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Security & New SCAP Content

Over the past few months, we have been methodically adding bits and pieces to SCAP Sync. A blog post detailing all of our changes is long overdue, so I would like to catch you up on what we have been doing! We have introduced some new security changes and we are synchronizing lots of new data sources in order to provide a more comprehensive database of SCAP content.

Security

The most apparent new changes in SCAP Sync revolve around site security. The first thing you will notice is that the service is not available by HTTP anymore; it is only available by HTTPS. To ease this transition, we have put permanent redirects from our HTTP sites to the HTTPS sites.

Permanent HTTPS may seem like overkill for a site that merely syndicates security content, but we believe it is necessary for the future of SCAP Sync and, therefore, there’s no reason not to start doing it right now. Requiring HTTPS protects the confidentiality of your usage of SCAP Sync, possibly preventing information leaks to any man-in-the-middle attacker who is trying to guess what kinds of security problems you are currently dealing with.

Moreover, requiring SSL protects the integrity of the SCAP content that you retrieve from our site. In the automated cybersecurity future that we envision, timely access to accurate security content will be essential for maintaining a strong risk posture. An attacker may be able to blind you to a particularly weakness if that attacker can manipulate the stream of security content that you are basing your decisions on. Therefore, we are taking proactive steps now to make SCAP Sync safer and more secure.

Rate Limits & Authentication

We have also introduced some new API rate limits to prevent abuse of the SCAP Sync API. Anonymous users are allowed 100 API requests per day. You can increase your quota to 1000 requests per day simply by registering for a free account on SCAP Sync. If you require more than 1000 requests per day, please contact us and we will negotiate higher quotas for your account or for your whole organization. You can find more technical details about the API rate limit here: https://scapsync.com/api/rate_limit.html.

In order to register for a free account, just click on the “Log In” button in the top right corner of any page. You will be prompted to log in using your Google account. (We plan to offer expanded support for other OpenID providers in the near future.) On your first login, you will be presented with terms of service and some configuration options for your account.

Attack Patterns

One of our new data sources is called Common Attack Pattern Enumeration and Classification (CAPEC). This is a high-level standard that documents and categorizes the security concepts behind exploitation. The standard provides a taxonomy for attack methods such as reconnaissance, spoofing, privilege escalation, etc.

Example of an attack pattern.

Example of an attack pattern.

Attack patterns are mapped to weaknesses (CWE) and vice-versa, so that you can use SCAP Sync to research how an attacker will attempt to exploit a certain weakness.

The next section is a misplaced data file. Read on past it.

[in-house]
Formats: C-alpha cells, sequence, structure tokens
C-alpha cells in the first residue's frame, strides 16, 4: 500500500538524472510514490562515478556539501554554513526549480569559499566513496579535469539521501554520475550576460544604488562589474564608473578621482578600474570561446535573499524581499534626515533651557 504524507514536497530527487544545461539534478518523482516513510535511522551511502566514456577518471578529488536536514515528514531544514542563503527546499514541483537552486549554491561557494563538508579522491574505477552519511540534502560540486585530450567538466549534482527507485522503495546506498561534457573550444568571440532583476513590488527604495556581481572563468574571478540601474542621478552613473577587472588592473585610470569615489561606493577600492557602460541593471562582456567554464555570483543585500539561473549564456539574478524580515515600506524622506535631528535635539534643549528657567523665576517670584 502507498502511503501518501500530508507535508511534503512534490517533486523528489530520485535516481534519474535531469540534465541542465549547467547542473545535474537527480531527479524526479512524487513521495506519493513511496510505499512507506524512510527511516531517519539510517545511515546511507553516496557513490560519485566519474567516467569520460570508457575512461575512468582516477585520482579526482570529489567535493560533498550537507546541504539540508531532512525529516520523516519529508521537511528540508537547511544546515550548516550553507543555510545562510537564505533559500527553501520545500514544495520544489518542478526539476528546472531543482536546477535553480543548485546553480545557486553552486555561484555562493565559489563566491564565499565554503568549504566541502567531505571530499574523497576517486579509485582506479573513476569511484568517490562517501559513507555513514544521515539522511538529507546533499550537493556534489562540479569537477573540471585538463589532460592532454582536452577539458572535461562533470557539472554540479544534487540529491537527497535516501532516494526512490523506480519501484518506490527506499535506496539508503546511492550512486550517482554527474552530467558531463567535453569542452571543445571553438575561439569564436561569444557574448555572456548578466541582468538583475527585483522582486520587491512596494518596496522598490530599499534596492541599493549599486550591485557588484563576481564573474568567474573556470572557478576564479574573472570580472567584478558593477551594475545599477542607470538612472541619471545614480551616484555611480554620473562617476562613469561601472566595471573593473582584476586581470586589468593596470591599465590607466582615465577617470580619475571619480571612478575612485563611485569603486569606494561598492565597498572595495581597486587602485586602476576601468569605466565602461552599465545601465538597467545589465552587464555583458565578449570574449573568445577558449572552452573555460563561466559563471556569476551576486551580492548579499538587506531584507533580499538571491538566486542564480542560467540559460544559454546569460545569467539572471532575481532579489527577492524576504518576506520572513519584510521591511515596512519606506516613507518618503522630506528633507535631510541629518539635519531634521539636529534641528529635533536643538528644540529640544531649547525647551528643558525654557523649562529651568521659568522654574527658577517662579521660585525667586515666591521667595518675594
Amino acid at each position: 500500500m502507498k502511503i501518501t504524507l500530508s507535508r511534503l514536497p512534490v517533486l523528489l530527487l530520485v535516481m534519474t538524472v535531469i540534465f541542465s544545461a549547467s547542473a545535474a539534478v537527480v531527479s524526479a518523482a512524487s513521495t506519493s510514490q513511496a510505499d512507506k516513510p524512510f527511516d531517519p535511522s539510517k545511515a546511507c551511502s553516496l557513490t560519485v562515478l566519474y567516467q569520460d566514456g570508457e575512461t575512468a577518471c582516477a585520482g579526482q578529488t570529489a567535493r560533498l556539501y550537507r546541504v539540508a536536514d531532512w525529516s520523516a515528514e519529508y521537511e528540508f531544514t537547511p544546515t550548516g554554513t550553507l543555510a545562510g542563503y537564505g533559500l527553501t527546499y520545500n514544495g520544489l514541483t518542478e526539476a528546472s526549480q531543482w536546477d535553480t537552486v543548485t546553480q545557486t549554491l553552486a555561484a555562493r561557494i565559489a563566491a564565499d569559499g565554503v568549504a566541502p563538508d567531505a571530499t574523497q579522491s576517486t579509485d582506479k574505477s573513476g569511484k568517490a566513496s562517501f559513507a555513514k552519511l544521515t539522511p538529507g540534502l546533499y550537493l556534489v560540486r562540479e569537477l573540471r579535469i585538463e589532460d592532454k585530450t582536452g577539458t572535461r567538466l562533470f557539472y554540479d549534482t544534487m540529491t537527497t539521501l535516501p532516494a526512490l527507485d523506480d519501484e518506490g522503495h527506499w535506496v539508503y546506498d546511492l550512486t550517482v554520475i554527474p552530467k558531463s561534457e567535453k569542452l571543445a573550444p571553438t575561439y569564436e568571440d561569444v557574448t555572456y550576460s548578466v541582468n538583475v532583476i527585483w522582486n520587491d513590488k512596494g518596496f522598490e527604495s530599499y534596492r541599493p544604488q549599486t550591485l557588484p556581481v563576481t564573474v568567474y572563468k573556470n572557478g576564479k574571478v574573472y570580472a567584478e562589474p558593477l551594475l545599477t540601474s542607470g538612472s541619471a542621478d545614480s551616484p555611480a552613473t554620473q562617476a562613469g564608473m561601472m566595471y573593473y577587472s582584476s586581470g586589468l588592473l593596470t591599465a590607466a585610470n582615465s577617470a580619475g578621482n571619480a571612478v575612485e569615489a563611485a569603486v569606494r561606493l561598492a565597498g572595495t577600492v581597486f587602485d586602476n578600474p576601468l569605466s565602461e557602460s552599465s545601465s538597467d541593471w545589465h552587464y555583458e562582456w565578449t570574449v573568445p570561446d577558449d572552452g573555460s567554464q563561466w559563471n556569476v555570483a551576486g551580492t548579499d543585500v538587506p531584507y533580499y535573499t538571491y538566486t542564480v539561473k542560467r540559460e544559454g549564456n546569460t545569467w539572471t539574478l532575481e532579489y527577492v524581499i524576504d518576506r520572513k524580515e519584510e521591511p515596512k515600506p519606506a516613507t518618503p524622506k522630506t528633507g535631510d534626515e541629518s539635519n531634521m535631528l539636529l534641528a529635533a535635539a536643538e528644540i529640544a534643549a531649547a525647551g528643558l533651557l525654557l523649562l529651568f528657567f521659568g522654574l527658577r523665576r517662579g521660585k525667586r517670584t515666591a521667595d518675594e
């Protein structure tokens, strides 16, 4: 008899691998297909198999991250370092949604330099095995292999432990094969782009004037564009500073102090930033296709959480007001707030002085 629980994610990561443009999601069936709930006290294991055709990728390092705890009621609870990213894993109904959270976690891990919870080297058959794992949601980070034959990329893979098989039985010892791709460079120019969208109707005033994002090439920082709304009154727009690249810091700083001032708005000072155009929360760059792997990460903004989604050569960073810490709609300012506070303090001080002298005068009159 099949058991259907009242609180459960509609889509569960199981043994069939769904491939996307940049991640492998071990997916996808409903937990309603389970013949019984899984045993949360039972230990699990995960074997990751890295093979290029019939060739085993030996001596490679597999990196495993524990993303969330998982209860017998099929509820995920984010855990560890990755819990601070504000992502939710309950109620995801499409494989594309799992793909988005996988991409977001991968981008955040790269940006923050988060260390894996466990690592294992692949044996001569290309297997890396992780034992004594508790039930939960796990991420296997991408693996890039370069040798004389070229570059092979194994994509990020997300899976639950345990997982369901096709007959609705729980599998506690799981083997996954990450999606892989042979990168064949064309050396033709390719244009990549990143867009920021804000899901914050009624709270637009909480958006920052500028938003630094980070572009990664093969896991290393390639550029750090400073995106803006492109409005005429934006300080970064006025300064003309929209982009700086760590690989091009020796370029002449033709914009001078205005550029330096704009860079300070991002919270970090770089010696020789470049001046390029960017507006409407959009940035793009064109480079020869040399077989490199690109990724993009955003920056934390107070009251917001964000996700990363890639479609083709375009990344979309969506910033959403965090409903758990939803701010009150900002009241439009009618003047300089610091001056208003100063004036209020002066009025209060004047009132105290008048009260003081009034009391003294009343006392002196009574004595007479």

Assessments

Another new data source is called Open Vulnerability and Assessment Language (OVAL). OVAL is a popular and widely used protocol for defining automated ways to assess computers and devices for specific configurations or vulnerabilities. Many popular vulnerability and configuration scanners support OVAL, but they require you to obtain the OVAL content separately. Now with SCAP Sync, you can find all of the OVAL content you need all in one place.

Example of assessment content.

Example of assessment content.

This OVAL data is also accessible through our REST API. Instead of finding OVAL content on your own and then loading it into your vulnerability scanner by hand, you can use our API to automate this tedious process! We will be publishing another blog post soon showing an example of combining OVAL data from the REST API with an open source OVAL interpreter.

Default Passwords

The third – and perhaps most exciting – new data source is Default Password Enumeration (DPE). This standard is not a formal part of the SCAP suite of standards, but it’s such a great idea that we immediately recognized the value of integrating it into SCAP Sync. DPE was conceived and created by Nabil Ouchn (who is also the maintainer toolswatch.org) as a way to capture known default passwords for all types of software and computing equipment in a machine-readable format. The DPE standard links default passwords to specific products using the CPE protocol, thus providing tight integration with SCAP.

Here’s an example of a RedHat Linux CPE that is annotated with default password data from DPE.

Example of default password data.

Example of default password data.

If you’re a pen tester, you’ve probably spent time Googling default passwords for the devices you find during your recon scans. By integrating DPE with our REST API, it is now possible to write scripts that automatically retrieve those default passwords in a few seconds!

Conclusion

One of the primary goals of SCAP Sync is to provide a centralized repository of SCAP content that is always up to date, and to provide that content back to the community in a variety of useful formats. All of the content discussed in this article is displayed on our easy-to-use web site; it is also available in XML and JSON formats via our REST API.

We encourage feedback! Please leave a comment below if you have suggestions on how to improve SCAP Sync.

About Mark Haase

Mark Haase is the head of product engineering at Lunarline. This is a fancy way of saying that he hires people smarter than him to do the real work, then basks in the glory naturally associated with all IT software.